In any modern well written program, the "random" number is generally random enough. Only in the case of encryption (where massive computer power can be harnessed to discover and exploit the tiniest flaw) would there be any problem. Programmers who have the knowledge and desire to do so can ensure that any computer game has all the randomness it needs. On the other hand, it is trivially easy to [[DarthWiki/IdiotProgramming write a random number generator]] ''[[DarthWiki/IdiotProgramming wrong]]'', and it ''was'' done on several occasions. \n\n The best known (and most reviled) of them is the infamous IBM-designed RANDU, which failed even the most relaxed definition of the RNG (such as that the number numbers it generates must be spread uniformly over the range, which they weren't). Unfortunately, due to the popularity if of the [[MainframesAndMinicomputers IBM hardware]] and software that were supplied with it[[hottip:*:RANDU was a part of the FORTRAN scientific library that was bundled with IBM System/360 mainframe, ''the'' most popular, used and cloned computer of the "Big Iron" era.]], it was ''the'' most widespread RNG of TheSixties and TheSeventies, and even now a lot of scientific results in computing are suspect because it was used to get them.
25th Dec '12 2:49:28 PM FordPrefect
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In any modern well written program, the "random" number is generally random enough. Only in the case of encryption (where massive computer power can be harnessed to discover and exploit the tiniest flaw) would there be any problem. Programmers who have the knowledge and desire to do so can ensure that any computer game has all the randomness it needs. On the other hand it is trivially easy to [[DarthWiki/IdiotProgramming write random number generator]] ''[[DarthWiki/IdiotProgramming wrong]]'', and it ''was'' done on the several occasions.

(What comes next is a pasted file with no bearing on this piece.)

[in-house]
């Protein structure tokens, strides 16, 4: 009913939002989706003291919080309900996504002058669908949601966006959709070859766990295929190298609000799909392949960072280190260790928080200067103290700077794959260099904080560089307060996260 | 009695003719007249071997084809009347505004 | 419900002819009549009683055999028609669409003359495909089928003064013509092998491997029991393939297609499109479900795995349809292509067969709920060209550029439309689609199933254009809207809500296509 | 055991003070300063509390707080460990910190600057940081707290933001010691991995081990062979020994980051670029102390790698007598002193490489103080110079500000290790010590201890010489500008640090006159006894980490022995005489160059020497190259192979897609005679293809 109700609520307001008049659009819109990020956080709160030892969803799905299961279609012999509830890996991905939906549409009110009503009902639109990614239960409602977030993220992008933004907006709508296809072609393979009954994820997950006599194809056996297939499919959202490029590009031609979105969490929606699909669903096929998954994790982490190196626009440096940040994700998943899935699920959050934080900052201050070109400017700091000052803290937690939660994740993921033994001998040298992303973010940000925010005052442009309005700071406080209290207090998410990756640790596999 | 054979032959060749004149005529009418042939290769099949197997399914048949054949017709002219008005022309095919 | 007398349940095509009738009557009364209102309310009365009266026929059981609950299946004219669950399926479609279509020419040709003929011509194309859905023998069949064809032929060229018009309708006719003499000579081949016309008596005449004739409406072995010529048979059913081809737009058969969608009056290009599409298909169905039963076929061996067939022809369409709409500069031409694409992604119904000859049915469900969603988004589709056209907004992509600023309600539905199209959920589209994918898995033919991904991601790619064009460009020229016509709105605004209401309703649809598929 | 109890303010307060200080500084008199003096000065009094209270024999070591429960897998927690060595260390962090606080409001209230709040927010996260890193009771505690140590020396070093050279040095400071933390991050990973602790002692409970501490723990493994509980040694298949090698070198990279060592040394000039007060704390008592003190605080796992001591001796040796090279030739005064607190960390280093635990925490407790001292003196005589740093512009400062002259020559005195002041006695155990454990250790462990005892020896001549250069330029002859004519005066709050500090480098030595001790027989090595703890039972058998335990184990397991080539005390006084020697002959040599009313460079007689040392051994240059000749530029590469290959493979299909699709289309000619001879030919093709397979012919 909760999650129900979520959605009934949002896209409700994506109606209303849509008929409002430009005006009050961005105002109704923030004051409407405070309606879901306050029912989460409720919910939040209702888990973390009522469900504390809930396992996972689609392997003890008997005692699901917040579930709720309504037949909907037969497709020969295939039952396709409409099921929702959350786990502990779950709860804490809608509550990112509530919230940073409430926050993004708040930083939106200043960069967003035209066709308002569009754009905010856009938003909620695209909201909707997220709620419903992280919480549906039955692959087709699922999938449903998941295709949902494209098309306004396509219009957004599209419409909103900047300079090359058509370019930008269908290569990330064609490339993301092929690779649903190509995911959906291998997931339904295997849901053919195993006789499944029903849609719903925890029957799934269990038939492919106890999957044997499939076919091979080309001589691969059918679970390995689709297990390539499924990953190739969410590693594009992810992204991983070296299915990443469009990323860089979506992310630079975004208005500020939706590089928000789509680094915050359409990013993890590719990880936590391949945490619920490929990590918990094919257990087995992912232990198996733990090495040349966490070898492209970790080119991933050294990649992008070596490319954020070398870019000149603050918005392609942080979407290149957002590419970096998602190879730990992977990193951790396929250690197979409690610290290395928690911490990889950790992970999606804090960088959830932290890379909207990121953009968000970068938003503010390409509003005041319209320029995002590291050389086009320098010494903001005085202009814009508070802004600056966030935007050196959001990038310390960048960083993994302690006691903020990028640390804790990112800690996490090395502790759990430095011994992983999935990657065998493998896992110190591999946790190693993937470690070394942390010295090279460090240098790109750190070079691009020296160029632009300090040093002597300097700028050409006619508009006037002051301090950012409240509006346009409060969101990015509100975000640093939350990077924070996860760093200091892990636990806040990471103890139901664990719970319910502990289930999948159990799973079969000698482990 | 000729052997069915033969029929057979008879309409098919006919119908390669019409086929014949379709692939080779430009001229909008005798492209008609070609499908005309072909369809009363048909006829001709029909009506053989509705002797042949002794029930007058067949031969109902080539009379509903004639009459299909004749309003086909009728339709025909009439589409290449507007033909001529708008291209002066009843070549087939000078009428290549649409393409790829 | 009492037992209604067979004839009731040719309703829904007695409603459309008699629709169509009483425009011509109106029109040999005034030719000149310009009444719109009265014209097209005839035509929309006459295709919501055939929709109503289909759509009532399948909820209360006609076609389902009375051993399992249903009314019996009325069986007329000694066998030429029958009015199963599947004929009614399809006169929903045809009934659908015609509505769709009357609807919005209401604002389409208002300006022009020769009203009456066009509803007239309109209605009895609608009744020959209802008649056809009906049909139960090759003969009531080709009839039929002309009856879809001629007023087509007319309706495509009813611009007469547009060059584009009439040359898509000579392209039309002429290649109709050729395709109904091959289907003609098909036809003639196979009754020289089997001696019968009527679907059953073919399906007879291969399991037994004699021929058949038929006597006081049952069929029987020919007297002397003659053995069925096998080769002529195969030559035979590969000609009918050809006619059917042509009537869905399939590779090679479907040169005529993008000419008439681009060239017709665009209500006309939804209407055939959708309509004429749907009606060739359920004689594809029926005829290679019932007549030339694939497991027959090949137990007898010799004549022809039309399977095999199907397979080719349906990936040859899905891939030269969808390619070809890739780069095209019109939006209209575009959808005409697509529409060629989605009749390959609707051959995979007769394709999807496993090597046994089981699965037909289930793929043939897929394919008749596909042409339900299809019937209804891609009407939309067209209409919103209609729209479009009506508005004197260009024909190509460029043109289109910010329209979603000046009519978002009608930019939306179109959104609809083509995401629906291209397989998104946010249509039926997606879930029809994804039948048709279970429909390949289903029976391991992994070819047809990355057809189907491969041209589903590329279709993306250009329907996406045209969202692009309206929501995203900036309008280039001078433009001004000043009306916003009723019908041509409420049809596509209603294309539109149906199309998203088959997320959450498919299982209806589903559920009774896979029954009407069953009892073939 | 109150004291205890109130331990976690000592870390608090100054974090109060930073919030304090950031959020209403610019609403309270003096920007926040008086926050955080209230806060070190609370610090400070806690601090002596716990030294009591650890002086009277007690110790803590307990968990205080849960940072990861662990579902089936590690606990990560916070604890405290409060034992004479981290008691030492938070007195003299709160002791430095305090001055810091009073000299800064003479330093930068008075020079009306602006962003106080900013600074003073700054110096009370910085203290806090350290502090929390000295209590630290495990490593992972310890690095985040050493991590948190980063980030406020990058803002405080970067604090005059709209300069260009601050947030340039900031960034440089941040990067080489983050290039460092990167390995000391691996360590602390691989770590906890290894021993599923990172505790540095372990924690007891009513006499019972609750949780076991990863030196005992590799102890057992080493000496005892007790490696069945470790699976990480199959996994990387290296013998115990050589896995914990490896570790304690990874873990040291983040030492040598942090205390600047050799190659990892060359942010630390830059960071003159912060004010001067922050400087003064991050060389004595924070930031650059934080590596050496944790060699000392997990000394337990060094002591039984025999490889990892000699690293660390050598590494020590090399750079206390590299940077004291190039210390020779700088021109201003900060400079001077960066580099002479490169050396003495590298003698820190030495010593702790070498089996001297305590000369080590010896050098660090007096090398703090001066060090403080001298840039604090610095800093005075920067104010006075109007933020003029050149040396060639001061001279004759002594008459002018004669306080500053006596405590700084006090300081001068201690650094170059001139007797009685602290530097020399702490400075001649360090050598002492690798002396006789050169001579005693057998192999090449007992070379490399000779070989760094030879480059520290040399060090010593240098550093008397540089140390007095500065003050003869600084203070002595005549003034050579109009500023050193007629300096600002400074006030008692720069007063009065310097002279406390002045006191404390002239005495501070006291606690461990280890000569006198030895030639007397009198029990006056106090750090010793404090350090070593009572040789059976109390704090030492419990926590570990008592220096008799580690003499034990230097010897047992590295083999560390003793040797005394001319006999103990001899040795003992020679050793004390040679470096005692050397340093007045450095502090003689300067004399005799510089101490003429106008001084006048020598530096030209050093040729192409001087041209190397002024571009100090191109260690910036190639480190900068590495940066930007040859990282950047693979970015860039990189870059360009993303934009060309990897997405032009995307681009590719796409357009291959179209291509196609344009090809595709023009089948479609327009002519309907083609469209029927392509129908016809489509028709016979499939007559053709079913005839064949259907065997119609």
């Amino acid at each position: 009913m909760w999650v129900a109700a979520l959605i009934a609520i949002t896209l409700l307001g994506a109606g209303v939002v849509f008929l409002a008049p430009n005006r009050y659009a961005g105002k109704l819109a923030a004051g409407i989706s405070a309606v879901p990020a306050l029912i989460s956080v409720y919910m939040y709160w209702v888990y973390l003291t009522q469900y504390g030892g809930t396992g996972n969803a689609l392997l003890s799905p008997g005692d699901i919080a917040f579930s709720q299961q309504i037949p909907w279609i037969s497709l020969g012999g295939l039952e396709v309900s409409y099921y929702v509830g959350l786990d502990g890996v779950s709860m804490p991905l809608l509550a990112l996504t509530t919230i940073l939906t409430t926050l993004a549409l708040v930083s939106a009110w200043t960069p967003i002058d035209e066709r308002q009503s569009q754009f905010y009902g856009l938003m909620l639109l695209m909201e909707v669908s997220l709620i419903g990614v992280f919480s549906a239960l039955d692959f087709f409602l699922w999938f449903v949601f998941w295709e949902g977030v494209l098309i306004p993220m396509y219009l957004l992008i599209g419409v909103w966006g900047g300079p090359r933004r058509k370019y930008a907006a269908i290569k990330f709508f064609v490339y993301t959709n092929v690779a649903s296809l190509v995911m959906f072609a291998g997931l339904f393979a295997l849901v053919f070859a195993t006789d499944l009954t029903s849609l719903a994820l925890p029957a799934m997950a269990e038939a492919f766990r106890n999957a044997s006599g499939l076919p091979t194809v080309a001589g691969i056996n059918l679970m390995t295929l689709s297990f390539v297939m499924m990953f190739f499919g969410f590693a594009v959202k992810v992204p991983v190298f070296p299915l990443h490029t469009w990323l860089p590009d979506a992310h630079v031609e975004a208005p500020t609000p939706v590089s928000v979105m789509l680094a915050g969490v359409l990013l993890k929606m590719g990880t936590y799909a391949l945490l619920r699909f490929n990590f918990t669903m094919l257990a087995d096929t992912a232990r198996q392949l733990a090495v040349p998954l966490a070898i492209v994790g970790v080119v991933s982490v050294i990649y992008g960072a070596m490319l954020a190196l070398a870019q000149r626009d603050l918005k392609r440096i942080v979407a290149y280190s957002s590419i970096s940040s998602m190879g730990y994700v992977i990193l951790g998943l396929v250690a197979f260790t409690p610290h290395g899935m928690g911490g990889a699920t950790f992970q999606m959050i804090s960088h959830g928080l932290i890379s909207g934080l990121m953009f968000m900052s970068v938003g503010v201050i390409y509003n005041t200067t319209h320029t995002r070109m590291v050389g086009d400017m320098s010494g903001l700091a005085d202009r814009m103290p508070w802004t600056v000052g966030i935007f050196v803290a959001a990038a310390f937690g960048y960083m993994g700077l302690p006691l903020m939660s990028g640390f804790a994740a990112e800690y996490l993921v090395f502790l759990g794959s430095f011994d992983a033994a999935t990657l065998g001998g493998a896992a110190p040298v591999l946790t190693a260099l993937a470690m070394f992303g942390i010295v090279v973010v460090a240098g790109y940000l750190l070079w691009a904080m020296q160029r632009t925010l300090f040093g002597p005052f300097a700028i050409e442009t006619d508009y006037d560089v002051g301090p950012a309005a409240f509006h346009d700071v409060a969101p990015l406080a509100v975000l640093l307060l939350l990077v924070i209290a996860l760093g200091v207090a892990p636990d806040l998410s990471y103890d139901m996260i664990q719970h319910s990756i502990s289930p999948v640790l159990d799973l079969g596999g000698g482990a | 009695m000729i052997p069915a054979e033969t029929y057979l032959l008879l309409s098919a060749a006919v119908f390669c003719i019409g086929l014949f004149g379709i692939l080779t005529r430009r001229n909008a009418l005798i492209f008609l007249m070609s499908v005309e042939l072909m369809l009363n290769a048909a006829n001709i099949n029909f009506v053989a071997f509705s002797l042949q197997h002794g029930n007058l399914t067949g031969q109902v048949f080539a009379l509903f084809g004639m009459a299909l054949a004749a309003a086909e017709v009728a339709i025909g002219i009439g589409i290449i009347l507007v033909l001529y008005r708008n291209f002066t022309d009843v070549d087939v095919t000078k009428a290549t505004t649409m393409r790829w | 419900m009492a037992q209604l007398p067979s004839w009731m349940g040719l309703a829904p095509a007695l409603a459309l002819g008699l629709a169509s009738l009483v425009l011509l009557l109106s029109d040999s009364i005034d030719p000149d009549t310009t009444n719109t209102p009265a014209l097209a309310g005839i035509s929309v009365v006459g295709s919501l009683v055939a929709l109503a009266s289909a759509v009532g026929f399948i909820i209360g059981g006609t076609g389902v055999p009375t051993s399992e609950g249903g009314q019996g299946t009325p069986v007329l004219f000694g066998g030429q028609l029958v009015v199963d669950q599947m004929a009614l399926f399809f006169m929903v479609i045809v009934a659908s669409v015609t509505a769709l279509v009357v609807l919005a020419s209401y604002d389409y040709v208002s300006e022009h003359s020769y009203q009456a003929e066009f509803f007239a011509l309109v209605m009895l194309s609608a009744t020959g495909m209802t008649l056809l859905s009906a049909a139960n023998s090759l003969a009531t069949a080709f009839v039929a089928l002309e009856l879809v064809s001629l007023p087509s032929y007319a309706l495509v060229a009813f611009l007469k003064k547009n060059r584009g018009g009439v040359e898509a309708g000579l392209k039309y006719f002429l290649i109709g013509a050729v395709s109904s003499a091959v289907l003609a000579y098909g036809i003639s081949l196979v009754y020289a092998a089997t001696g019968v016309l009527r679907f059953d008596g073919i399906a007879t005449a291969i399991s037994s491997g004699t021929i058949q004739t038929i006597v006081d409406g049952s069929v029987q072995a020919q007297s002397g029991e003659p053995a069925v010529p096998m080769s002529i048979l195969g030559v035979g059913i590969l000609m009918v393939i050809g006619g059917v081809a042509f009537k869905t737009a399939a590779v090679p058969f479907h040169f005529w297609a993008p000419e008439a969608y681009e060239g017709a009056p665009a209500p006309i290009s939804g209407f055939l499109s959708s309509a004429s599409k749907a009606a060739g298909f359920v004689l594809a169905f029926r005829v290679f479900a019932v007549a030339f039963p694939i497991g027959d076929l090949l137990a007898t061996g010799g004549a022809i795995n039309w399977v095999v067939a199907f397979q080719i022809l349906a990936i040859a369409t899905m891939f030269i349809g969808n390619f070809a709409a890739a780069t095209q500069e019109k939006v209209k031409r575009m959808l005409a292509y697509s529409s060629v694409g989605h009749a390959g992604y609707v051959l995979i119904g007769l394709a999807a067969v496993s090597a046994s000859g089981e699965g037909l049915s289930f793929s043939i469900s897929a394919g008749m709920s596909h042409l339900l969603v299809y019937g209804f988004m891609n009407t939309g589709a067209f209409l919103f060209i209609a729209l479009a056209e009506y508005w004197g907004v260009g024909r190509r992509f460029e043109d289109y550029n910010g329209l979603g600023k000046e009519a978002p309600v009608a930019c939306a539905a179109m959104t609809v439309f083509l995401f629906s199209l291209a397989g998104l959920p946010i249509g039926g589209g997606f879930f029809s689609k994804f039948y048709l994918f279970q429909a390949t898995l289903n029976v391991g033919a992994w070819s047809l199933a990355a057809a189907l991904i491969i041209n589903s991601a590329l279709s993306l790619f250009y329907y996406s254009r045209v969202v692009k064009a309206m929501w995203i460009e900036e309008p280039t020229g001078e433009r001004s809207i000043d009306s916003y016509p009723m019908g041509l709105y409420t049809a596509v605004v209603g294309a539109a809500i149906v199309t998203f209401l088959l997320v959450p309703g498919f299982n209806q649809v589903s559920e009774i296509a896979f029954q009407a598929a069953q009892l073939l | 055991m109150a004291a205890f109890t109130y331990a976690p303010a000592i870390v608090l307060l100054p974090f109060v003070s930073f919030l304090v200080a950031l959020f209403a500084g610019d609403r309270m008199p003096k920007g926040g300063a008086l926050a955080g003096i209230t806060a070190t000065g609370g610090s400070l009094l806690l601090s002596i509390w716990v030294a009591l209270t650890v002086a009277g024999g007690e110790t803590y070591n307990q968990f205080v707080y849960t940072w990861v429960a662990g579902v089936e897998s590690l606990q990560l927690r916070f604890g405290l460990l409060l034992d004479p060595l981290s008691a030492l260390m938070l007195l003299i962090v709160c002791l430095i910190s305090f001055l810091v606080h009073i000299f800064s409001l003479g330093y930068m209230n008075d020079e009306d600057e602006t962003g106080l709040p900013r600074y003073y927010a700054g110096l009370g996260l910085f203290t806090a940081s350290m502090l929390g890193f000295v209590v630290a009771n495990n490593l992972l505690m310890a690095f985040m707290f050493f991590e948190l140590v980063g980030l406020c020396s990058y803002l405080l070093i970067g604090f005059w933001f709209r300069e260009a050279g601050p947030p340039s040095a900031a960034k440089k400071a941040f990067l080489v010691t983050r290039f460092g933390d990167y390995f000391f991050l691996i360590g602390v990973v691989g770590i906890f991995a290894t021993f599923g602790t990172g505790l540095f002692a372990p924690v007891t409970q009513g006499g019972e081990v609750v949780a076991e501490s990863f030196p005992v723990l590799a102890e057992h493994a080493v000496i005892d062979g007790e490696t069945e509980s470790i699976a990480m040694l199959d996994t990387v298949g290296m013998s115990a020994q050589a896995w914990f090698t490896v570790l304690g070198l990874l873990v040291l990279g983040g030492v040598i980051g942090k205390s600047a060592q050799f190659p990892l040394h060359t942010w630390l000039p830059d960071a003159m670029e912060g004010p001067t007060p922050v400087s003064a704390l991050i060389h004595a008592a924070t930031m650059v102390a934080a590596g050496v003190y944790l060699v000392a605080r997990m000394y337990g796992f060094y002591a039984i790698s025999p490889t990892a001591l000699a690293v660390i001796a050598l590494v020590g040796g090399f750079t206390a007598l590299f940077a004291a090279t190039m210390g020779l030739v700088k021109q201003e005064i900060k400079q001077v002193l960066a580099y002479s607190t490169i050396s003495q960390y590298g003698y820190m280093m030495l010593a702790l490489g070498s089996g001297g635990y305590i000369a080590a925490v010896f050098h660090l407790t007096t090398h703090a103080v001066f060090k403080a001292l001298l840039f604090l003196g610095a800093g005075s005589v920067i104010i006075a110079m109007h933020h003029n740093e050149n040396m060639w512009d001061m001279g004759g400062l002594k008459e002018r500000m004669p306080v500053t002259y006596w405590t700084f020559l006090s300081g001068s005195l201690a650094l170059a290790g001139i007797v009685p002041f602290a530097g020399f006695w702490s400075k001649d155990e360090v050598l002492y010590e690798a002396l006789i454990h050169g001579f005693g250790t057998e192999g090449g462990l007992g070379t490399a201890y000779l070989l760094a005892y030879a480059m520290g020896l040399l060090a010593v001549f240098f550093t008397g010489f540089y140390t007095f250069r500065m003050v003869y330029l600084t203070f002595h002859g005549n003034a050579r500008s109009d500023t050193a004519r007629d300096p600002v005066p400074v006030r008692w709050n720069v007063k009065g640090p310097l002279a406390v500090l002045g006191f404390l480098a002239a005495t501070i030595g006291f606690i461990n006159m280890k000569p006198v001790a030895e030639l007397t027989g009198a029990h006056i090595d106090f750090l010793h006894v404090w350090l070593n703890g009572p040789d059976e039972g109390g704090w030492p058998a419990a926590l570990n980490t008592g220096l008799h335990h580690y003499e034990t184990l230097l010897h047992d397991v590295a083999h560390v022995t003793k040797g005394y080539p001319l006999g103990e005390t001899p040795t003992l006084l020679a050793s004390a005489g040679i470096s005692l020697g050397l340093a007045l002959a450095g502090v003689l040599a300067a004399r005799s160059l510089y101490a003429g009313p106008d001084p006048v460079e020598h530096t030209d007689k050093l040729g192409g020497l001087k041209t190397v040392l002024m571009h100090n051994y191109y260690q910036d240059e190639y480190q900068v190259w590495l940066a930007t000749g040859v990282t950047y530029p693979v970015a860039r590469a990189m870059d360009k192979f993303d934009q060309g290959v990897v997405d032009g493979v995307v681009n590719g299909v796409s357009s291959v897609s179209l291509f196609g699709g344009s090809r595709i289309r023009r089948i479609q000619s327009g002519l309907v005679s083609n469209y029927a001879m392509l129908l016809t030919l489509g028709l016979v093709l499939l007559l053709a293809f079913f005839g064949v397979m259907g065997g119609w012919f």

to:

In any modern well written program, the "random" number is generally random enough. Only in the case of encryption (where massive computer power can be harnessed to discover and exploit the tiniest flaw) would there be any problem. Programmers who have the knowledge and desire to do so can ensure that any computer game has all the randomness it needs. On the other hand hand, it is trivially easy to [[DarthWiki/IdiotProgramming write a random number generator]] ''[[DarthWiki/IdiotProgramming wrong]]'', and it ''was'' done on the several occasions.
1st Dec '12 12:18:20 PM unokkun
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In any modern well written program, the "random" number is generally random. Only in the case of encryption (where massive computer power can be harnessed to discover and exploit the tiniest flaw) would there be any problem. Programmers who have the knowledge and desire to do so can ensure that any computer game has all the randomness it needs. On the other hand it is trivially easy to [[DarthWiki/IdiotProgramming write random number generator]] ''[[DarthWiki/IdiotProgramming wrong]]'', and it ''was'' done on the several occasions.

to:

In any modern well written program, the "random" number is generally random.random enough. Only in the case of encryption (where massive computer power can be harnessed to discover and exploit the tiniest flaw) would there be any problem. Programmers who have the knowledge and desire to do so can ensure that any computer game has all the randomness it needs. On the other hand it is trivially easy to [[DarthWiki/IdiotProgramming write random number generator]] ''[[DarthWiki/IdiotProgramming wrong]]'', and it ''was'' done on the several occasions.